Regardless of your preference, all the best podcast intros are short (30-60 seconds max), unique to each episode, and show listeners who you are, what your podcast is about, and why they should listen. 

Remember you can also have an optional cold open, there’s lots of different ways to get into your intro.

Here are a few quick podcast script templates for engaging intros:

Introducing your podcast script template:

“Hey everybody, this is _______ from _______ and you’re listening to the _______ podcast, episode _____ [name and number] the show that [explain the purpose of your show] _______. 

If you have a guest joining:

“Welcome [guest name] to [podcast name]. She/he/they are here to [their purpose for being on the podcast: provide expertise, answer questions, tell their story, etc.]."

“Today, we're talking about _______ with [guest name], who [outline a few credentials/ successes and explain why your guest is an expert on the topic]. We'll discuss everything there is to know about [the episode topic: include a teaser to hook listeners]. Thanks for joining us, [guest name]!”

Here’s a great, yet simple example of an engaging podcast intro:

Hi! I'm Kate, and this is Ripping Yarns, a podcast for knitters." 

It cuts straight to the point and explains what the podcast is about in just a few beats. 

Keen listeners will invest in a show. This means they will leave feedback, regularly tune in, share episodes, interact with your content, and invest in products and services that are on offer.

Examples of CTA’s in an intro:

"Remember to head on over to the show notes to grab the template for a pitch email that you can use." - Amy Porterfield

"Make sure you hit subscribe if you haven't already. And, if you'd like to check out my YouTube channel, it's not quite as big as Matt's, but hopefully just as great – you can check it out at" – Smart Passive Income.

No one likes nasty surprises; that's why some podcasts need to include a disclaimer. Disclaimers can address specific points regarding liability that fall outside your Terms & Conditions agreement; affiliate link usage, medical risks, atypical results, adult content, etc.

Maybe your series is more suited for mature audiences, you're working with an affiliate program, or the opinions stated in the podcast may not reflect those of a network. Then, the intro is the ideal place to add this disclaimer.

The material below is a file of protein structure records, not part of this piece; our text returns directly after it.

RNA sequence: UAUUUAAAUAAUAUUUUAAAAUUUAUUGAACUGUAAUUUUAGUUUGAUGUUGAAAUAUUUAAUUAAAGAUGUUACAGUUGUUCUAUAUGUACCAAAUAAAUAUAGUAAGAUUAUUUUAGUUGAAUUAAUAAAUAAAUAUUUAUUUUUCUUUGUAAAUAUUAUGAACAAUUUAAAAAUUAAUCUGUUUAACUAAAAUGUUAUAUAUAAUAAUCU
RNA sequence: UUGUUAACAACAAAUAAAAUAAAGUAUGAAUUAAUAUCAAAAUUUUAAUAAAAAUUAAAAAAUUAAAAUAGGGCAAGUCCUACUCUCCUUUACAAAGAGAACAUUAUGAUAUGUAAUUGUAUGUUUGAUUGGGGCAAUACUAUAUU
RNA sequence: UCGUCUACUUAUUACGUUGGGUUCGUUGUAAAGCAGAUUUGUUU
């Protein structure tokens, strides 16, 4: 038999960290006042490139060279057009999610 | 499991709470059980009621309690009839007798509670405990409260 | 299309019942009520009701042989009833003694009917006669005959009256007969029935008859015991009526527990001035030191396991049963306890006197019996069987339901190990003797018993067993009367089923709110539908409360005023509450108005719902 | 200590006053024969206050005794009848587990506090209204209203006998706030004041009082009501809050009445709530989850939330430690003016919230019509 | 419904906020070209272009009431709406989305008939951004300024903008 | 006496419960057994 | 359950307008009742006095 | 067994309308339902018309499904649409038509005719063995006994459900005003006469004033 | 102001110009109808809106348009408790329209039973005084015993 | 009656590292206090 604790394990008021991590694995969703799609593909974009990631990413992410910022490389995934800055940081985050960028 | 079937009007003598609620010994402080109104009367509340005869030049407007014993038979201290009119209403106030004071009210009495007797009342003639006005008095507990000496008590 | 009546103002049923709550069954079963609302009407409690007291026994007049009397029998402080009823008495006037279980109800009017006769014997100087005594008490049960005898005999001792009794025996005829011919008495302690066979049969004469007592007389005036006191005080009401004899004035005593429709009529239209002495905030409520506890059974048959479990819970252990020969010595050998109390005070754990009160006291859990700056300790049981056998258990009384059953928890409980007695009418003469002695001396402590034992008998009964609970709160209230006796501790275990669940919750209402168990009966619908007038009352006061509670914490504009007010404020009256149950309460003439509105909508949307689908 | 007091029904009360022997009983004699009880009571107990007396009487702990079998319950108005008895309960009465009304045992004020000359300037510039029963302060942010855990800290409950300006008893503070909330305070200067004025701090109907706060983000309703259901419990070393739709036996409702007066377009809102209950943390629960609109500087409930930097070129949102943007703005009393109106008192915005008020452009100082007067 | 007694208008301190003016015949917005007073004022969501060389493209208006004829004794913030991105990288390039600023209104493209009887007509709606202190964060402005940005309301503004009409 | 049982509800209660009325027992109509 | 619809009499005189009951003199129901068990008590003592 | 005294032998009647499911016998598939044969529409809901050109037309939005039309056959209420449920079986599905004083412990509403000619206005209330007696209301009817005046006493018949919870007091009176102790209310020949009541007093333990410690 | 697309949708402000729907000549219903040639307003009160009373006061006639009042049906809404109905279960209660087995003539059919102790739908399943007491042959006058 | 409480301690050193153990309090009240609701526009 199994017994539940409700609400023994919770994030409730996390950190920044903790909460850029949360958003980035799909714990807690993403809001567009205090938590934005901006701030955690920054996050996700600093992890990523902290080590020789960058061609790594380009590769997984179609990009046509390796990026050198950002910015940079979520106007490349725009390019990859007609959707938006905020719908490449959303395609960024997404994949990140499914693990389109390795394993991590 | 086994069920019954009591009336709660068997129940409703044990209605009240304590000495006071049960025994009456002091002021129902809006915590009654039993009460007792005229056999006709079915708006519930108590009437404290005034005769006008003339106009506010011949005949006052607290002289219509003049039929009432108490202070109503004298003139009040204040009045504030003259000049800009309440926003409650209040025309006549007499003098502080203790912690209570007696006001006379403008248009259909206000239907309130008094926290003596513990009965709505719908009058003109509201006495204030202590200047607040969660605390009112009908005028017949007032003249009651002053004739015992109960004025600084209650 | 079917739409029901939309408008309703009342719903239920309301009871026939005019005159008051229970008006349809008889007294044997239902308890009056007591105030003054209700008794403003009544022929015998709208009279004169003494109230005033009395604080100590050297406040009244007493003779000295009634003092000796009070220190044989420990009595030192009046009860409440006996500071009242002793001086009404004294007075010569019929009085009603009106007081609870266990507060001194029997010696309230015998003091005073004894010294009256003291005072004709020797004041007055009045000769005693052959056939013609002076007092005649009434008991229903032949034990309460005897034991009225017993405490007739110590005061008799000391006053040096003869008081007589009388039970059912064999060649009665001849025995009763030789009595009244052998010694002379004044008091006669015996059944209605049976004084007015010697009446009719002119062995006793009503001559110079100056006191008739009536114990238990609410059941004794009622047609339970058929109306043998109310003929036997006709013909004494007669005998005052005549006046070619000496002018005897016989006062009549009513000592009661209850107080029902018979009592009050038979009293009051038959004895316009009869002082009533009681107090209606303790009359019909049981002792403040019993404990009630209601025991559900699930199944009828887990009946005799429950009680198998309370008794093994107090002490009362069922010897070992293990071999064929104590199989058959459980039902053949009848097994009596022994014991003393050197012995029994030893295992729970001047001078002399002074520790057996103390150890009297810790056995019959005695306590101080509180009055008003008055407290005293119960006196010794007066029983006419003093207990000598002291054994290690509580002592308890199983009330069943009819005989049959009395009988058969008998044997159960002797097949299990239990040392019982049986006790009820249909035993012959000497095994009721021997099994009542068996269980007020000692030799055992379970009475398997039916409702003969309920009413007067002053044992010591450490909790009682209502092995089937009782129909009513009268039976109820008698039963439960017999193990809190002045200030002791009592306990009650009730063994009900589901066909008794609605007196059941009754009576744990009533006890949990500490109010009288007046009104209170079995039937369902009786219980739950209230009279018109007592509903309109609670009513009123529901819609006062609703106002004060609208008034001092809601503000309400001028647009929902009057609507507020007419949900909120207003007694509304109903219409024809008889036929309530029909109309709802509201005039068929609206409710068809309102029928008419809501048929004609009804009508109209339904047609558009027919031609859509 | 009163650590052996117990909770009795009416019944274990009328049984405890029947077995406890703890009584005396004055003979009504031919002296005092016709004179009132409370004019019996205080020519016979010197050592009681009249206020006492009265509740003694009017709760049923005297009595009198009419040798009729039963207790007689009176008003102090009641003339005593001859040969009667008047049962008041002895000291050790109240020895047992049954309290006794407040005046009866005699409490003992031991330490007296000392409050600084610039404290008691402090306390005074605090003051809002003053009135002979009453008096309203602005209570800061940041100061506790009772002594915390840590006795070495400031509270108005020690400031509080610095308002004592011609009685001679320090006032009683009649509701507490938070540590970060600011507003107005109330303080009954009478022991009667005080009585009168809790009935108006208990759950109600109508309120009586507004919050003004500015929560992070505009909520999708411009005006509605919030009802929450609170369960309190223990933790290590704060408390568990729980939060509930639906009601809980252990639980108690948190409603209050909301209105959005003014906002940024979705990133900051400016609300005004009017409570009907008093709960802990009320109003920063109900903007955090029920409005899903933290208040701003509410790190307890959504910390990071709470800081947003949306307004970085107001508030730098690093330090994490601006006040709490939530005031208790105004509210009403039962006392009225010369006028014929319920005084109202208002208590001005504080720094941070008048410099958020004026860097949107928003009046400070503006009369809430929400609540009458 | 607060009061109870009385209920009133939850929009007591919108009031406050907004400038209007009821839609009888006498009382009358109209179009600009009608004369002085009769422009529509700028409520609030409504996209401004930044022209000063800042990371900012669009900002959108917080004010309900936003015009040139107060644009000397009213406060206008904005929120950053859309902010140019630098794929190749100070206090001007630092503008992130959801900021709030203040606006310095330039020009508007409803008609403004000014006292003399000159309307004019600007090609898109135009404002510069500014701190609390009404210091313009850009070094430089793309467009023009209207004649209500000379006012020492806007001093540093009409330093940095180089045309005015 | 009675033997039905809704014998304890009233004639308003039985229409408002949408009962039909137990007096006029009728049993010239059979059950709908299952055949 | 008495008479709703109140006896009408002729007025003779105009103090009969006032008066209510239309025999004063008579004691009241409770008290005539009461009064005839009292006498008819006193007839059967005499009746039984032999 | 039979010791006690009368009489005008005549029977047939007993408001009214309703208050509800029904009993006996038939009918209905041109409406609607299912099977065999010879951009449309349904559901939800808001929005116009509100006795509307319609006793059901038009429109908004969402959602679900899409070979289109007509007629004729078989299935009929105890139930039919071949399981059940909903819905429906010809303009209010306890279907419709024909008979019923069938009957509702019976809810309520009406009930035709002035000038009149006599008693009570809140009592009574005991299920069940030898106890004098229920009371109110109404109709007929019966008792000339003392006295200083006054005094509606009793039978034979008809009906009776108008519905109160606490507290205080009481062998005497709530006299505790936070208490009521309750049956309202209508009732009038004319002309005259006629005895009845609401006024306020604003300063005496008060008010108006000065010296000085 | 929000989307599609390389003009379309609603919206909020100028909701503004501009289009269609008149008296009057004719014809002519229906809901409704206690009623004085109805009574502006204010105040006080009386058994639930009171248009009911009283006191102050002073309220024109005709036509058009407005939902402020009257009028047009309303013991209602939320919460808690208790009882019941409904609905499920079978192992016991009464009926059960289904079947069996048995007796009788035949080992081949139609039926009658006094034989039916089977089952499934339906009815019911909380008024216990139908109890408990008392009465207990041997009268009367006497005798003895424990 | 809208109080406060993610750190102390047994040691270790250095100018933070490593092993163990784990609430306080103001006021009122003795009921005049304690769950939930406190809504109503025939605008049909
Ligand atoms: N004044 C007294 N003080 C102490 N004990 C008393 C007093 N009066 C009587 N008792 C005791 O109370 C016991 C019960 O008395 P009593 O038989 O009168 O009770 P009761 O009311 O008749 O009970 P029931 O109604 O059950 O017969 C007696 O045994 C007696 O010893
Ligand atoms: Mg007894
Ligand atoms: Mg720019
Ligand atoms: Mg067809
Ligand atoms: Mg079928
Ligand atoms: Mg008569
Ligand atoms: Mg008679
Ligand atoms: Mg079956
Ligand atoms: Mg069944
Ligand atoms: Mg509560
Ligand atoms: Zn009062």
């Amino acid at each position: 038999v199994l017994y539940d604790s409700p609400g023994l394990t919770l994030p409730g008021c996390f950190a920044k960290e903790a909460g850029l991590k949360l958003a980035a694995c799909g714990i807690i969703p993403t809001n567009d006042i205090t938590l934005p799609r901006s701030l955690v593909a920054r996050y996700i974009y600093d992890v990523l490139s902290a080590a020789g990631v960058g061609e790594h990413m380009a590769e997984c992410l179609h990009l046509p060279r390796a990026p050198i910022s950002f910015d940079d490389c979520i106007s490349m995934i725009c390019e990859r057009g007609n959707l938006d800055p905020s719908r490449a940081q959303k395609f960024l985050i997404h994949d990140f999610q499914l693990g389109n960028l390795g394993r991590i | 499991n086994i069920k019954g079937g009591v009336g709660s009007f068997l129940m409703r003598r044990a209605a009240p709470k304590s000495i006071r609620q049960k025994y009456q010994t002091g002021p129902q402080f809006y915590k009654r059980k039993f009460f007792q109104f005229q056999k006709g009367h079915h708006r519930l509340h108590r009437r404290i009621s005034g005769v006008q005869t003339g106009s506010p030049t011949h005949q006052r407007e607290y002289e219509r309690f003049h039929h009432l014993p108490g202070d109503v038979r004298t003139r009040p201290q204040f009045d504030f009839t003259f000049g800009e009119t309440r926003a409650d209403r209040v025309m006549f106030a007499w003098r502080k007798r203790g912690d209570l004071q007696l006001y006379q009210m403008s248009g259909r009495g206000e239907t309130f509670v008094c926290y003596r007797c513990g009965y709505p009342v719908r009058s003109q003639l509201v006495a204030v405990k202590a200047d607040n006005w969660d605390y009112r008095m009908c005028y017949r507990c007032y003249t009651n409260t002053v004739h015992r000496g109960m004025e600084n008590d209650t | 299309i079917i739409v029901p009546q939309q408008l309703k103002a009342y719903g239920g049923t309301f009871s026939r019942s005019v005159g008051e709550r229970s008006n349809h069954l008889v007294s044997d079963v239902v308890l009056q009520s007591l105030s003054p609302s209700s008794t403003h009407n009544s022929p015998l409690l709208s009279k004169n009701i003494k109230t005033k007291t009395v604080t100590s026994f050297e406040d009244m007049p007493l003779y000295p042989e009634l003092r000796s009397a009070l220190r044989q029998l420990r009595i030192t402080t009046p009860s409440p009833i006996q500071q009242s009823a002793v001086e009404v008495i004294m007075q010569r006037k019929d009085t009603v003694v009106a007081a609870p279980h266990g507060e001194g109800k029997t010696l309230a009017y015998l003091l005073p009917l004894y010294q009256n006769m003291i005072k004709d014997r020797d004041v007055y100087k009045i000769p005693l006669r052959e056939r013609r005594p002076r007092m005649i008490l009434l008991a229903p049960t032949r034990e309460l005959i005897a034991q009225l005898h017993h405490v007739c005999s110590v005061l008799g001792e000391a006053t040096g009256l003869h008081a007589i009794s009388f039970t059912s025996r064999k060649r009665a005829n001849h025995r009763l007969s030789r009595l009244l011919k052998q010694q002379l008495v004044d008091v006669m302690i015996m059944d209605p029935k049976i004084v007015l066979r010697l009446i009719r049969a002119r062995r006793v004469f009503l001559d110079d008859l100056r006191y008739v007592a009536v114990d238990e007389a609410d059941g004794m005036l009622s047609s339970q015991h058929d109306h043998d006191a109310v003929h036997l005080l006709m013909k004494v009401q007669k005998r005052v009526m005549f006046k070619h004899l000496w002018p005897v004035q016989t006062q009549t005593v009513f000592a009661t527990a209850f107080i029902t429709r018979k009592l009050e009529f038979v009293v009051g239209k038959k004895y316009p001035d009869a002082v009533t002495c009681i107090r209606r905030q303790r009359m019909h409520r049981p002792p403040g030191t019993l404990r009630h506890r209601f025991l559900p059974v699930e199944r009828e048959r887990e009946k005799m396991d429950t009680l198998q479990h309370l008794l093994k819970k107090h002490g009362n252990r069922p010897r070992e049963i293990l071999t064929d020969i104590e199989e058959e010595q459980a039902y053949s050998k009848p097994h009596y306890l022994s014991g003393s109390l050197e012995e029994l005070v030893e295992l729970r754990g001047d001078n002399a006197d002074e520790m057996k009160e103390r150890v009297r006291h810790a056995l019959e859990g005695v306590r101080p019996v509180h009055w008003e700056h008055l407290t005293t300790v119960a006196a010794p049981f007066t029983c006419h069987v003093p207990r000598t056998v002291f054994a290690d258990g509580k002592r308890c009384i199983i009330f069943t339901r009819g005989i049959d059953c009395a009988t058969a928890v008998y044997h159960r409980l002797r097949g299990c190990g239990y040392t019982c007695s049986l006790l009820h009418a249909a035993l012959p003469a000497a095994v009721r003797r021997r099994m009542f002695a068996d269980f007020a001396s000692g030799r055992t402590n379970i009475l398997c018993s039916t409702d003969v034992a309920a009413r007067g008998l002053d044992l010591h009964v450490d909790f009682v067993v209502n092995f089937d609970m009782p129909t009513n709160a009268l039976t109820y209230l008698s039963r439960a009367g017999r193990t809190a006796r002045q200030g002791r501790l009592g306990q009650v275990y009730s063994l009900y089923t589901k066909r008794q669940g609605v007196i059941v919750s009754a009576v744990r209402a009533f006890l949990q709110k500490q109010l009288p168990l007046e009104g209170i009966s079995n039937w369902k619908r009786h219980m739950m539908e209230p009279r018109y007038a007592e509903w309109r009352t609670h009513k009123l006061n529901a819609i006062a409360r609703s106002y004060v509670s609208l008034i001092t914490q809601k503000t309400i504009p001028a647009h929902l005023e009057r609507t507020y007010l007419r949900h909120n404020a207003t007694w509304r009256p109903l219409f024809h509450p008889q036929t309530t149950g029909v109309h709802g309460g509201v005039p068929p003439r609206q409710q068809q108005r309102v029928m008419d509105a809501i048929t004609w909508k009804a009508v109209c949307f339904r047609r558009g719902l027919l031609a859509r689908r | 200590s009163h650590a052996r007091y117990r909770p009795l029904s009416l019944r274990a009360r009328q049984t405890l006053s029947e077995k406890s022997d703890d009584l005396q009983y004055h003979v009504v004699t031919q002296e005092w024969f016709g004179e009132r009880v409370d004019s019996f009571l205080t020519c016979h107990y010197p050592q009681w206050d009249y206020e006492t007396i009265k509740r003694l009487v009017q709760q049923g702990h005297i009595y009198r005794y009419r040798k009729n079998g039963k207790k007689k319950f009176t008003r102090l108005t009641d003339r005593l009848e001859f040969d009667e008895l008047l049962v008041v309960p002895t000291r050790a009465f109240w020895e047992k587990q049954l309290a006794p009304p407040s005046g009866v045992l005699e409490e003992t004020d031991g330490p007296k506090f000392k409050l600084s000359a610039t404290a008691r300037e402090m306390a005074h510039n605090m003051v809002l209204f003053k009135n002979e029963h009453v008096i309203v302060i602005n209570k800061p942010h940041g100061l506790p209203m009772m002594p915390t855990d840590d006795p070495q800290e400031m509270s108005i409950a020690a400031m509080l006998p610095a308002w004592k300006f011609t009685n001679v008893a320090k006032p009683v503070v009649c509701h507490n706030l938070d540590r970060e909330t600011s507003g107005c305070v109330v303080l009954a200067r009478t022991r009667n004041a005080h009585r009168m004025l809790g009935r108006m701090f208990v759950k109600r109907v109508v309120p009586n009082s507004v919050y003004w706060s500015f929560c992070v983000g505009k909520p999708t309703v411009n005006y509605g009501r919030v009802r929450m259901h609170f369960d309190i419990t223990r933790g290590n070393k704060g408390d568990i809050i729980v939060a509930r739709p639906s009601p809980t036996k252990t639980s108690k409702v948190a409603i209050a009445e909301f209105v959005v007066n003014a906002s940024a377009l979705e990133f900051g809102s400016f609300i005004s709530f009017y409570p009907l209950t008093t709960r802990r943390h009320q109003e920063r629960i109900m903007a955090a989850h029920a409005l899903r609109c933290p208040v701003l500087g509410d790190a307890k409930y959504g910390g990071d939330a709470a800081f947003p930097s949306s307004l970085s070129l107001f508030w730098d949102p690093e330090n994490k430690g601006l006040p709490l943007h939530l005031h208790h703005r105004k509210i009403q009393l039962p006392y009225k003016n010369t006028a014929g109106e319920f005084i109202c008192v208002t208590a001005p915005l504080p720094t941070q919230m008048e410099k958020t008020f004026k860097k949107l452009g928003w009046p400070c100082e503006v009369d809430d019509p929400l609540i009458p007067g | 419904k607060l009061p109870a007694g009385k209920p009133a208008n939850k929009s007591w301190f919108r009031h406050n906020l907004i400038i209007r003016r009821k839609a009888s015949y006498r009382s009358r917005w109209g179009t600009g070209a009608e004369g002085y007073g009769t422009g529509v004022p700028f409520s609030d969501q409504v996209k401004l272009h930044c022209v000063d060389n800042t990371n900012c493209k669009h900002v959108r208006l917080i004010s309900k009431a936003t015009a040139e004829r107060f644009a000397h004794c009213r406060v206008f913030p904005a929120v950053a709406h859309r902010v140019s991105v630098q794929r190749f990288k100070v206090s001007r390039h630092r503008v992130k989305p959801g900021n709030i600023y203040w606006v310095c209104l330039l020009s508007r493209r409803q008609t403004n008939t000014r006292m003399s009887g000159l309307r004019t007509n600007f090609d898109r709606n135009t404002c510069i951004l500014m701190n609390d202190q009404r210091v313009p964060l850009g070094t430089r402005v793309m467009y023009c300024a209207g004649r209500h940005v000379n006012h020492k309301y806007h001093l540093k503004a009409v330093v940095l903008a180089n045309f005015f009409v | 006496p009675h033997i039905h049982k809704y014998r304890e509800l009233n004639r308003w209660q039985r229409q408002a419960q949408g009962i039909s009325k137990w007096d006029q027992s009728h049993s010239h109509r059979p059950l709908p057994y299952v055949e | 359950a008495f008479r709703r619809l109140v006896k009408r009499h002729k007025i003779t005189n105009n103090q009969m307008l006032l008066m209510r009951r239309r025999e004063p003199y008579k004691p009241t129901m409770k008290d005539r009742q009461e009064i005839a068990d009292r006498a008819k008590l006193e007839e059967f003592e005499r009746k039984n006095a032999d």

Disclaimer script examples:

A good example is Gimlet's, Where Should We Begin? with Esther Perel. Their intro disclaimer informs listeners that, "None of the guests are ongoing patients of Esther Perel. Each episode of Where Should I Begin is a one-time counseling session. To maintain confidentiality, names and some identifiable characteristics have been removed, but their voices and stories are real."  

"This episode contains subject matter that some audiences may find offensive. Listener discretion is advised."

"The information, opinions, and recommendations presented in this Podcast are for general information only, and any reliance on the information provided in this Podcast is done at your own risk." 

Full Podcast Intro Example:

LawHer, is a brand new podcast from They're here to shine a light on some of the brightest and boldest women in the legal industry. Here's their podcast intro script template:

INTRO SEQUENCE: [Music] > Cold open > Host voiceover > Guest clip > Welcome >  Introduce the Show > Host Intro > [Music] > Guest introduction > Topics to be covered > [Music fade out]

What's so great about LawHer's intro is that host, Sonya Palmer, breaks down the who, what and why of the episode, setting the scene within a few short minutes.

How To Write a Podcast Outro Script

Graphic showing the percentage of people who stay tuned to the end of a podcast episode quote for a podcast script outdo

Statistically, 52% of podcast listeners stay tuned until the end of an episode. While that's a relatively high percentage for the podcasting world, it may beg the question, what about the remaining 48% percent of the episode? Well, you win some and you lose some.

Whether almost half of your listeners continue to listen or not, this doesn't mean that you shouldn't put thought into your podcast outro. 

New audiences often listen to an entire episode to learn more. Passive listeners on their commute may wait for the current episode to end, so it automatically continues to the next and a podcast's outro is the essential icing on the cake.

Your Outro's Goal:

  • Convert listeners into subscribers

  • Ask for and share listener reviews

  • Showcase your social media, website, merchandise, or sponsors

  • Credit your collaborators, such as your producer, network, designer, or composer

Graphic showing how you can engage with your audience on your podcast

So, how do you structure a podcast outro script template?

  • Thank your listeners, your team, and your guests

  • Recap the episode and your thoughts

  • Insert your CTA

  • Tease the next episode

  • Mention any sponsors

Here are a few podcast outro script examples to get thinking:

First a perfect example of how you thank your listeners (and everyone else who helped create the show) from the hosts at Still Processing.

Another example is Interactive Minds: At the end of every single episode, host Louisa Dahl provides a few key action items mentioned within the episode for listeners to try.

CTA example: